Doing Laundry Au Naturel – Part 6a
Whiter than White
Mary had a little lamb, little lamb, little lamb. Mary had a little lamb whose fleece was white because she bathed him in optical brighteners, optical brightening agents (OBAs), fluorescent brightening agents (FBAs), fluorescent whitening agents (FWAs) and chlorine bleach.
In our quest for whiter whites we could be exposing ourselves to some elements that may not be good for the environment, our washing machines, Mary, or her little lamb. There is a classification of chemicals which some manufacturers of laundry products add to their wares known as optical brighteners. Years ago blue dye was used in laundry to cause garments to reflect more blue light giving the appearance of brightness. Nowadays, optical brighteners are chemicals which are added to detergent to give the illusion of super-clean in a similar way.
Optical brighteners work by dying fabric so that it will absorb certain types of light which makes garments appear whiter and brighter. Clothes aren’t any cleaner, but they appear that way to our eye. While some people do react to the chemical residue of optical brighteners, and they can build up in your washing machine, the jury is still out about their hazardousness to the environment. A 2008 report authored by Greenpeace entitled “An Overview of Textiles Processing and Related Environmental Concerns” concluded that “low or no toxicitity is associated with these substances”, but Greenpeace also referenced the BGVV (the Belgium Association for Gerontology and Geriatrics) which stated that there is a “a general lack of information on toxicity and a need for studies into dermal absorption and the release of these substances from clothes.”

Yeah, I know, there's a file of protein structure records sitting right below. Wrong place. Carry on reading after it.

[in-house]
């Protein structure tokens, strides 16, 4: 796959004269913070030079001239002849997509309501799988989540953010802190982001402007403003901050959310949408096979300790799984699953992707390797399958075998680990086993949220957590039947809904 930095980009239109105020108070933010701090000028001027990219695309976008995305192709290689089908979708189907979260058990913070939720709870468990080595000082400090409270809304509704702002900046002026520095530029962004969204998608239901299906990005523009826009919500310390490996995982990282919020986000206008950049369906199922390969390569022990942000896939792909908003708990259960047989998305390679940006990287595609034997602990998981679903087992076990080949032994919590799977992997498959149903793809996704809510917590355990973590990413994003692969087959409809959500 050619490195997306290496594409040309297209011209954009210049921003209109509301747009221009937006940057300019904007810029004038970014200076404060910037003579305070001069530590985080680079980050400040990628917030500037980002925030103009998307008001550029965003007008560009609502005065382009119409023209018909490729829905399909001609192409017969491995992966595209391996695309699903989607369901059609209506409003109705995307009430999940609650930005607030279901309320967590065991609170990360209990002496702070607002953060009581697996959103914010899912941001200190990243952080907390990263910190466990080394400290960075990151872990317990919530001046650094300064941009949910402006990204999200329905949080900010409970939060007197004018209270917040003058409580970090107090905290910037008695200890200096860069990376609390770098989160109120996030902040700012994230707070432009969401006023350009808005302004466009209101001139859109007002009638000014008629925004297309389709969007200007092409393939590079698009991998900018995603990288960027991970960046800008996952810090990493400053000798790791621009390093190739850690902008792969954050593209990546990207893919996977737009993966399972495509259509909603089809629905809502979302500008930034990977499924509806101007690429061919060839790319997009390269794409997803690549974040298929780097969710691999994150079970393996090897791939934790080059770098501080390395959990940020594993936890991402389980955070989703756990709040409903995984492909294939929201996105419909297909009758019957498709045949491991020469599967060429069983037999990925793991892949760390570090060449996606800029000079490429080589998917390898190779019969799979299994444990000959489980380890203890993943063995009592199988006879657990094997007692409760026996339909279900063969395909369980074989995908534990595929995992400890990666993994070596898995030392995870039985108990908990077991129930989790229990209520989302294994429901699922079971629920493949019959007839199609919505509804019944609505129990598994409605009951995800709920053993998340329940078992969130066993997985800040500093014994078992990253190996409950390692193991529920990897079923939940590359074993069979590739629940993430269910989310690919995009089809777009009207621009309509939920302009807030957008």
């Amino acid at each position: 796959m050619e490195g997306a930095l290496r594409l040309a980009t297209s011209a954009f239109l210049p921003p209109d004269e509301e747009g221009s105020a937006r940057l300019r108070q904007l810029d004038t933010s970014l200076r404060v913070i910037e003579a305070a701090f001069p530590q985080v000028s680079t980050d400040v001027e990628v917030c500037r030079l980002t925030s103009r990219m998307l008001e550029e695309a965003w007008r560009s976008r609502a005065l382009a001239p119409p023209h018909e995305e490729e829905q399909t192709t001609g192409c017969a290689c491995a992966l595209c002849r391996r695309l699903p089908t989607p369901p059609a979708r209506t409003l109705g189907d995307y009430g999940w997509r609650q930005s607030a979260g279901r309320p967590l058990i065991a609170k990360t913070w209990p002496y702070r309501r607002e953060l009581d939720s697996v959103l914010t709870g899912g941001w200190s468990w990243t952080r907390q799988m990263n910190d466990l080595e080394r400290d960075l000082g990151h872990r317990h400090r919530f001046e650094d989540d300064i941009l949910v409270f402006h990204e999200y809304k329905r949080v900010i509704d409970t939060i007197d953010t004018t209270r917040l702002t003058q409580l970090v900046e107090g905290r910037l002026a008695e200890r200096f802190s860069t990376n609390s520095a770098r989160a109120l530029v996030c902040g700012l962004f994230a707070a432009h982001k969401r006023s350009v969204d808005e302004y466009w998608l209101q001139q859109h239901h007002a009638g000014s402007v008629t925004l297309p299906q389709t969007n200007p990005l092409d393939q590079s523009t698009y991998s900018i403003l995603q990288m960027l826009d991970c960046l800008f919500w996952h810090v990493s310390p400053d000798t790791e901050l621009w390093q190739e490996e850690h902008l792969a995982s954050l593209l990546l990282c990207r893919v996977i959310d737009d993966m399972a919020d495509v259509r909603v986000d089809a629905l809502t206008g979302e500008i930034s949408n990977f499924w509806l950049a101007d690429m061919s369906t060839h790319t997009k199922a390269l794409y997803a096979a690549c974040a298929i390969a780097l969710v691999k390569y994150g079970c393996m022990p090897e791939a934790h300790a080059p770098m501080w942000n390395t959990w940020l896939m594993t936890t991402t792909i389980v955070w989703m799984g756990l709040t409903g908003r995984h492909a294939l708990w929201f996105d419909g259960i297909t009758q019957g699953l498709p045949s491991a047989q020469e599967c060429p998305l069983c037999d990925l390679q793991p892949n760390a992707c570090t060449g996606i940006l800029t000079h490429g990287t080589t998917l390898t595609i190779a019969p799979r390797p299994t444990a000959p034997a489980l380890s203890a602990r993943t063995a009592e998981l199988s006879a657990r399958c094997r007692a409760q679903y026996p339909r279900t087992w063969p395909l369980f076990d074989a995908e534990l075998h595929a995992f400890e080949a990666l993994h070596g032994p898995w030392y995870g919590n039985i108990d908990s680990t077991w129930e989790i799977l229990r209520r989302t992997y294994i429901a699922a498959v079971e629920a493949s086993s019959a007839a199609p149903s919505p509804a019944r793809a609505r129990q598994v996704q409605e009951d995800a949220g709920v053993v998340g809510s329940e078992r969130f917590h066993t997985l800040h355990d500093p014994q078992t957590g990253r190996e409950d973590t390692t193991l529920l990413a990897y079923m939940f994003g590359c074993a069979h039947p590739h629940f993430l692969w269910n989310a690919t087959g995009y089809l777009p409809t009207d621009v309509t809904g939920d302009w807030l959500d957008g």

What About Chlorine Bleach?
If you have ever inadvertently spilled chlorine bleach on your favourite pair of jeans, you have already learned that chlorine bleach does its job very well. Aside from having the potential to ruin your favourite article of clothing, chlorine bleach also has other inherent problems. Chlorine gas was used as an agent of chemical warfare in WW1. It is a very caustic substance and harmful to the environment. Mixing chlorine bleach with other common household substances can result in the formation of dioxins and dangerous gases. Some of these dioxins (chemical compounds) have been known to cause kidney damage, certain cancers and respiratory problems. But the fact that chlorine bleach is an excellent germicide, as well as a whitener is undisputed.
If you are interested in learning about some washing machine-safe, natural alternatives to optical brighteners and chlorine bleach, check out part b of “Doing Laundry Au Natural – Part 6”.
As always, Gord’s Appliance is interested in hearing from you. If you have pertinent information on the subject of optical brighteners, send us your comments.
Gord Haines is a journeyman appliance technician with over 25 years of experience. Contact Gord’s Appliance for repair and servicing of all your residential appliances.
An Overview of Textiles Processing and Related Environmental Concerns: http://www.greenpeace.org/seasia/th/global/seasia/report/2008/5/textile-processing.pdf